My name is Reyna Harvey. Last month, I completed a fall 2015 internship at the White House. Working in the White House was an incredible experience and a dream come true. My time spent working in the White House has been one of the greatest moments in my professional career and my experience in Washington, D.C., was filled with milestones and memories.
The White House internship is a highly competitive program that brings together young leaders from across the nation and gives them the opportunity to develop their leadership skills and gain exposure to the public service sector. I was selected to work as an intern in the Communications Department, which is responsible for shaping the public image of the president. This dedicated team works with several other departments and is in charge of creating a thoughtful message while keeping the country informed through speeches, broadcast interviews and non-conventional avenues.
My experience at UCR prepared me to work with people from different walks of life. I was able to connect with several people while at the White House because I was accustomed to the diversity at UCR. UCR has done an incredible job of including everyone and making sure the campus is reflective of a diverse experience. The diversity is prevalent with students, faculty and courses offered. In relation, the White House is also a very diverse space that places professionals with backgrounds from the National Aeronautics and Space Administration (NASA) to economists in the same workspace.
My journey to the White House was just as incredible as my time spent working there. Before my internship, I was working for the Oprah Winfrey Network and for KABC Channel 7 Eyewitness News. I was a news assistant at KABC, working toward my dream of becoming a television journalist. I started my application for the White House internship the summer of my sophomore year in college, but I never submitted the application — I thought my chances of being selected to work in the White House were slim.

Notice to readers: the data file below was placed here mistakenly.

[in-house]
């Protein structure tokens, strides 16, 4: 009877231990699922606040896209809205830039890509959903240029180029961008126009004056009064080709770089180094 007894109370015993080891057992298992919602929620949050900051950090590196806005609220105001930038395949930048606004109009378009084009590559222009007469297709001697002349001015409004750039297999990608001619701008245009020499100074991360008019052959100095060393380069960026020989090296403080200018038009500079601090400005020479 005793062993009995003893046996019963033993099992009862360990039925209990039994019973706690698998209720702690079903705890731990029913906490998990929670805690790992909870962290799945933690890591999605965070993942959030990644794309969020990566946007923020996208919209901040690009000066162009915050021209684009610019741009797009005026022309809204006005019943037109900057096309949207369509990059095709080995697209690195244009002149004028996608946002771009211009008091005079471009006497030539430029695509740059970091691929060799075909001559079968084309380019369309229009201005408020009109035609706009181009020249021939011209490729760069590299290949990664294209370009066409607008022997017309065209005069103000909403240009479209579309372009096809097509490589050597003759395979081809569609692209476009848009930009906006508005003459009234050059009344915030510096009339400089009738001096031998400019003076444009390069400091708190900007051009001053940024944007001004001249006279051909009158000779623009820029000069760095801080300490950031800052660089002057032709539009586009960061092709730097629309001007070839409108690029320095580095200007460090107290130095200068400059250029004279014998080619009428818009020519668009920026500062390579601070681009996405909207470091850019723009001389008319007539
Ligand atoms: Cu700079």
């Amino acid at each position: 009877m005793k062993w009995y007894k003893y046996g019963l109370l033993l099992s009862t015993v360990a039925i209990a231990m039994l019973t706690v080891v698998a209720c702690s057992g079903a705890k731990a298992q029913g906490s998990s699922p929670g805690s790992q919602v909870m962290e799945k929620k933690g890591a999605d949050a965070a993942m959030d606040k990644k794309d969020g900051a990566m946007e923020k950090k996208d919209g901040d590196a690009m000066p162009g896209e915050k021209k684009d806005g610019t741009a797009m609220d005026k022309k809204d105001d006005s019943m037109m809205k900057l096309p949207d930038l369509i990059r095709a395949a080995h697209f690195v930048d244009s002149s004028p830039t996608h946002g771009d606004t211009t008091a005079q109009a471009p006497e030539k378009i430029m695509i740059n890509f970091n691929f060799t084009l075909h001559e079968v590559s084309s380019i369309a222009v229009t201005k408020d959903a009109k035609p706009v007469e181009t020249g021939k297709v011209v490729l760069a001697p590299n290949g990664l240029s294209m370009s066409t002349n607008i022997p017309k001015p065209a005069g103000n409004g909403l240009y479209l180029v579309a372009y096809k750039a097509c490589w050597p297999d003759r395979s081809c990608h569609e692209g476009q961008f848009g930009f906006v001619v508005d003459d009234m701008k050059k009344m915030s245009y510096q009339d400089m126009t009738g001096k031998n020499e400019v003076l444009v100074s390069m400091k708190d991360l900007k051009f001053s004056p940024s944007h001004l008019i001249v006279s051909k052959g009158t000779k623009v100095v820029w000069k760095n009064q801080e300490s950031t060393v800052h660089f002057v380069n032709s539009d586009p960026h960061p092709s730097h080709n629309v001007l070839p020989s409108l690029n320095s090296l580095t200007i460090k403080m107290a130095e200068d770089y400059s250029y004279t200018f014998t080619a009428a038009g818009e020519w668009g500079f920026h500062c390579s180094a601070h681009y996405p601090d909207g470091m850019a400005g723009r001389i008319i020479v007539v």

Instead, I continued working toward my television journalist career by interning at places like the Mayor of Riverside’s office, The Tavis Smiley Show, The Arsenio Hall Show and KTLA Channel 5 News. After these experiences, I finally had the courage to submit my application knowing that I had nothing to lose and everything to gain by taking a chance. After receiving my acceptance letter, I realized that anything is possible with hard work and perseverance. I was incredibly excited and called everyone close to me to share the wonderful news. I want young people around the nation to know you can make your dreams a reality. It all starts with believing in yourself and giving yourself a chance.
One of my greatest experiences working at the White House was meeting President Barack Obama. I will always remember the life and career advice he gave me. Throughout the entire experience I learned how to be a better public servant. The internship taught me the importance of public service with volunteer opportunities feeding the community at soup pantries and cleaning local parks. Through these advances, I have achieved the next step in my professional career, where I will be the morning reporter for a local news station in Quincy, Ill.
My advice to anyone who wants to pursue a career in broadcast journalism is to start interning now and build off every experience. Interning will allow you to figure out what you like and dislike. It is important to get as much experience under your belt because it helps you decide what you want to do in the long run. And if you would like to pursue the same internship, you should definitely start applying soon! It’s the last year to become an intern for President Obama, so it doesn’t hurt to take the chance and apply.
Just remember: You have the ability to manifest your own destiny, just believe in yourself and continue working on your goal.